The fourth episode of the tenth series of Doctor Who has just aired, so it’s time to review it! This week’s episode of Doctor Who was entitled Knock Knock and was written by Mark Bartlett and directed by Bill Anderson. In this episode, Bill (Pearl Mackie) and several of her friends move into a creepy old house owned by a mysterious Landlord (David Suchet). As the house starts making noises, Bill’s friends begin to disappear. What is causing these noises and disappearances, and can Bill and the Doctor put a stop to it before it’s too late? As always, this review will have spoilers for the episode – so, stop reading now if you haven’t seen it!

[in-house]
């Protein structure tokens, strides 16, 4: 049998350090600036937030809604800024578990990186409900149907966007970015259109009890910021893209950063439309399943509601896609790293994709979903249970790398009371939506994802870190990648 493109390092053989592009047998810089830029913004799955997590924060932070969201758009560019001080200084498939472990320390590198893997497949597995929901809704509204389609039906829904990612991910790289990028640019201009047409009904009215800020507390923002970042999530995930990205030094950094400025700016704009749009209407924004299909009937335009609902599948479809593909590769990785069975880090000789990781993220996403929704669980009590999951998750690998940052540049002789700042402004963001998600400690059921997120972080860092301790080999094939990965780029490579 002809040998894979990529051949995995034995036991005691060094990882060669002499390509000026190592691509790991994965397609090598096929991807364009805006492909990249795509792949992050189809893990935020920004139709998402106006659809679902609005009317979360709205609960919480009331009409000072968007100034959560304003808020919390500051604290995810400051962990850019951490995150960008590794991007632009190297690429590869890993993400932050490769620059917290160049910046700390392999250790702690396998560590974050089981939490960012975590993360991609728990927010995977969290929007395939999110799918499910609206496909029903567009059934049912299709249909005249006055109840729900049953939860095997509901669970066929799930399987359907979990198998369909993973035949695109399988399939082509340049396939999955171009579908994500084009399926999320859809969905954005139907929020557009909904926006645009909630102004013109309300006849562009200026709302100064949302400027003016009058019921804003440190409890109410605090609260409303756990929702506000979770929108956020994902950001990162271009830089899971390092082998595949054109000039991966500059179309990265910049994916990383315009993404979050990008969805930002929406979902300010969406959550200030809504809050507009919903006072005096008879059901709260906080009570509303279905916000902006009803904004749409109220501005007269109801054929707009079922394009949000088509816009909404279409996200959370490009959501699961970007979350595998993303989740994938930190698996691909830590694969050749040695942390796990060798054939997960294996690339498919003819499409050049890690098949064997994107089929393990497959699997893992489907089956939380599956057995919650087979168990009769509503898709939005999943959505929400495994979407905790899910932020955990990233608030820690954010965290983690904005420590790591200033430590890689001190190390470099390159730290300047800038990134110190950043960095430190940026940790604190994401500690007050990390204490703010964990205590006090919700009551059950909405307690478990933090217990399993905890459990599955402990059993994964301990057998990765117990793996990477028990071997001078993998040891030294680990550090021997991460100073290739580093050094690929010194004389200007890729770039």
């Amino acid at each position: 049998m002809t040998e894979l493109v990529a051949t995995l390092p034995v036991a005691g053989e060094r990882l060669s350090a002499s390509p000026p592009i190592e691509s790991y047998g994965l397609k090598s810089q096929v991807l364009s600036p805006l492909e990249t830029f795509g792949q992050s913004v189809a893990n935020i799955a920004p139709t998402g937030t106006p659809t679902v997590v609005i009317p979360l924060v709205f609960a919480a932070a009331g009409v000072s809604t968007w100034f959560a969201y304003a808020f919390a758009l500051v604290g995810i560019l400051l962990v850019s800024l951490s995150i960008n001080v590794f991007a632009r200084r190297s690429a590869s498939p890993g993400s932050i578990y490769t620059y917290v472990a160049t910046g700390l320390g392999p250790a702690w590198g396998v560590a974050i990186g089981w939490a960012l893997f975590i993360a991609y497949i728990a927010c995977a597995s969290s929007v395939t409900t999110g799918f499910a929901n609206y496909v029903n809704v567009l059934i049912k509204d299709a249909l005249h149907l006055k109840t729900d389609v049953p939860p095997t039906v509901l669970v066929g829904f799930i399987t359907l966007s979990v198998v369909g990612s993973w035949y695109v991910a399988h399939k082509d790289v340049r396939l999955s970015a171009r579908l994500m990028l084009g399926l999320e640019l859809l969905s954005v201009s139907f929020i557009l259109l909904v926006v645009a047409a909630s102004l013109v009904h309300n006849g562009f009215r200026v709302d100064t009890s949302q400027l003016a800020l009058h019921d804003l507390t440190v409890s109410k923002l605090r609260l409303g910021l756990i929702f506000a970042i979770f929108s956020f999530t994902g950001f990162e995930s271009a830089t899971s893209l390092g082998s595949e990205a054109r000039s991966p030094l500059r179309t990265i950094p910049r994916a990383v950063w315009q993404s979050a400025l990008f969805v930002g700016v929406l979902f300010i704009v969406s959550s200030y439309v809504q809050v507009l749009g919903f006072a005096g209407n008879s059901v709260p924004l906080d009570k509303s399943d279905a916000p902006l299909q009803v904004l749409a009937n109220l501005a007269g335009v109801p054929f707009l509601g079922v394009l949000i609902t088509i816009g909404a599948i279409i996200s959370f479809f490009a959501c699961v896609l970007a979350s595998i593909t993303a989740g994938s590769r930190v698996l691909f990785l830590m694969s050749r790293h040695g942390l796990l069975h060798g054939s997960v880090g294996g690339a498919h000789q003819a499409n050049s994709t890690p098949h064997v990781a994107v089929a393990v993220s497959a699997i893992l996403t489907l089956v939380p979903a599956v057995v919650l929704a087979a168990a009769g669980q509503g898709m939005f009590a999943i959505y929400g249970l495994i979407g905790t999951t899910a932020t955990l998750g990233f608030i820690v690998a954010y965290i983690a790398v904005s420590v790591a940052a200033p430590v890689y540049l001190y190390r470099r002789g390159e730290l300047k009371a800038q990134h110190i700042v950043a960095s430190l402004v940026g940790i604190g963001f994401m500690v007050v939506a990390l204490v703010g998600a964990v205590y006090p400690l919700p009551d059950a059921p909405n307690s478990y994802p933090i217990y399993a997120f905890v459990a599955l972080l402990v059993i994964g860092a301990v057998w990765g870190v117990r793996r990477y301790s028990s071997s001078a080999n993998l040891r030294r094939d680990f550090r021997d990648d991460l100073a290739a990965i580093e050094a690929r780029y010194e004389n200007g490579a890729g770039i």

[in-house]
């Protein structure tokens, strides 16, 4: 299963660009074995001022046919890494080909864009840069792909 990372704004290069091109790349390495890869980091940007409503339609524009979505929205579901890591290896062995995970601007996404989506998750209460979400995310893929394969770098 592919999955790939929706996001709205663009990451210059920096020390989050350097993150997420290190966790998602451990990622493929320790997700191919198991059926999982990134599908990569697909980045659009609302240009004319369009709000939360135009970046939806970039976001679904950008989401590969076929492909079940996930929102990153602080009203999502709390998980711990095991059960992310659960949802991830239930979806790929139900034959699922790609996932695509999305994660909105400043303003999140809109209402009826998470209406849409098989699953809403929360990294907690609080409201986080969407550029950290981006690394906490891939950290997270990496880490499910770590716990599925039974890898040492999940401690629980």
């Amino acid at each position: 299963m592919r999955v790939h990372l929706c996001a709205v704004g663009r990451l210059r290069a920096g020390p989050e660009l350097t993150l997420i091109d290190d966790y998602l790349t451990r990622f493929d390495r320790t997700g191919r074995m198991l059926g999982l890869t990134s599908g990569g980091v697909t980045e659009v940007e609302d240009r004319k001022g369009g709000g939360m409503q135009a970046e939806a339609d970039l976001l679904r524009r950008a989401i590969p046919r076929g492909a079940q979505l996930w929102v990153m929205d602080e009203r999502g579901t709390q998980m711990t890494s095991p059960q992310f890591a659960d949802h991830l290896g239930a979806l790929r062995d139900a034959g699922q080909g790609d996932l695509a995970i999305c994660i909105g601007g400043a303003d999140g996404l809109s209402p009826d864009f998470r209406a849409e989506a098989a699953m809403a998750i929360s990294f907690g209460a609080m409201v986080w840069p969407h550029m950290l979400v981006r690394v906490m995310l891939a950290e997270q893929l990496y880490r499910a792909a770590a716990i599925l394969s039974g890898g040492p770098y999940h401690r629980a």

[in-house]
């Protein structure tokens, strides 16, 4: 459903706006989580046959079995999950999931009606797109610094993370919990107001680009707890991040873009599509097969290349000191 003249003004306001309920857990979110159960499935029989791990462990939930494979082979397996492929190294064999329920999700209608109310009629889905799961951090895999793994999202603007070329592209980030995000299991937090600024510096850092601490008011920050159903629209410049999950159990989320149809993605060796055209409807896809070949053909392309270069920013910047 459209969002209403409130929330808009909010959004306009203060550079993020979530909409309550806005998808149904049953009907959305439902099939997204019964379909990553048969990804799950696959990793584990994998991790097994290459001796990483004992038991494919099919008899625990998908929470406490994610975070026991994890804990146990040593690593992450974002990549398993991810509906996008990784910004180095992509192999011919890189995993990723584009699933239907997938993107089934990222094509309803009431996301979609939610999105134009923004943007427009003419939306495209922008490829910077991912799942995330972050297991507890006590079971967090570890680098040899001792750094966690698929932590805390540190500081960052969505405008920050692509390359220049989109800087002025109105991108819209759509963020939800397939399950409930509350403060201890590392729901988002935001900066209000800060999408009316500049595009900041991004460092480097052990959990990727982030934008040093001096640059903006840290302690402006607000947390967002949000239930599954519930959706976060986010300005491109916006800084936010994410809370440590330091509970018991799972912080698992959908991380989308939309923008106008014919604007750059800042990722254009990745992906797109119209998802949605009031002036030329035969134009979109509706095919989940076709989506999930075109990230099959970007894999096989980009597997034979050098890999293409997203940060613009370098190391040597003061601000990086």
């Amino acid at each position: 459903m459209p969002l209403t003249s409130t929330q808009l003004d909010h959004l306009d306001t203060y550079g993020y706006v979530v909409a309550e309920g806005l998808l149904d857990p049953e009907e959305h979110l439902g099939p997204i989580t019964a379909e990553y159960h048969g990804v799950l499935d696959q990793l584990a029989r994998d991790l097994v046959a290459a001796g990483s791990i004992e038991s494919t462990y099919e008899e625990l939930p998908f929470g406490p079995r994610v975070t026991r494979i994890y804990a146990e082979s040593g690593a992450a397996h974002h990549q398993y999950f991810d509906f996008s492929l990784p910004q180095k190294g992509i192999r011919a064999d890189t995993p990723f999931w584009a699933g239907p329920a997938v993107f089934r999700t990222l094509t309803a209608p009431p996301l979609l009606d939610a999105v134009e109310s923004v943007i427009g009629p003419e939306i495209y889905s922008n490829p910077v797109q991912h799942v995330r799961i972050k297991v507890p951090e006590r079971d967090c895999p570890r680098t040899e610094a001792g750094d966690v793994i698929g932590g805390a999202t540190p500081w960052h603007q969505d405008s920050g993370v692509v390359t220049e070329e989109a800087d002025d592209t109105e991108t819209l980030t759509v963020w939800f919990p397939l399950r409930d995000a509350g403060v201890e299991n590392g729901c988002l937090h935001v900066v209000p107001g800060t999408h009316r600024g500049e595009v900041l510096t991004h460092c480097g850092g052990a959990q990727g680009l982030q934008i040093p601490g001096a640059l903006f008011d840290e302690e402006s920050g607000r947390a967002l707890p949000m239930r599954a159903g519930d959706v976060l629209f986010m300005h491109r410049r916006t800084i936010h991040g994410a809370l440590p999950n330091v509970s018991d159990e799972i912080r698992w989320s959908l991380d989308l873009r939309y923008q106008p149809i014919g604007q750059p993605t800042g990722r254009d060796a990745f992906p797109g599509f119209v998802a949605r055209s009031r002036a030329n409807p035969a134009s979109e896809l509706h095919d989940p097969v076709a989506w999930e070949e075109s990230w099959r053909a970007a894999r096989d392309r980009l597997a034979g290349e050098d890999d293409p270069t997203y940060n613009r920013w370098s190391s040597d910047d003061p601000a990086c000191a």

Unlike the previous three episodes, Knock Knock returns to a more typical Doctor Who formula: weird things happen, the Doctor and the companion get caught in the middle of it, and they spend the rest of the episode solving the mystery. For much of the episode, Bill and the Doctor aren’t onscreen together. This is actually a good thing. I know for the past few weeks I’ve been praising the show for focusing so much on the dynamic between Bill and the Doctor, but it’s time to see if Bill can stand on her own as a companion without the Doctor always being onscreen with her. Turns out, Bill is an even more amazing character when she’s not around the Doctor! Everything great about Bill that’s been observed since the season began is very much still on display in this episode. It’s great to see her being written with such consistency. I also dug her reluctance to let the Doctor interfere with the goings on in the house; she wants him to be separate from some parts of her life, and I’m really digging this trend of having the companions have separate lives outside of their lives with the Doctor. It gives them another dimension and lets them have characteristics of their own instead of always having their characters be tied up with the Doctor. It gives them their own sense of urgency; they choose what they’re doing and when they do it. I dig it.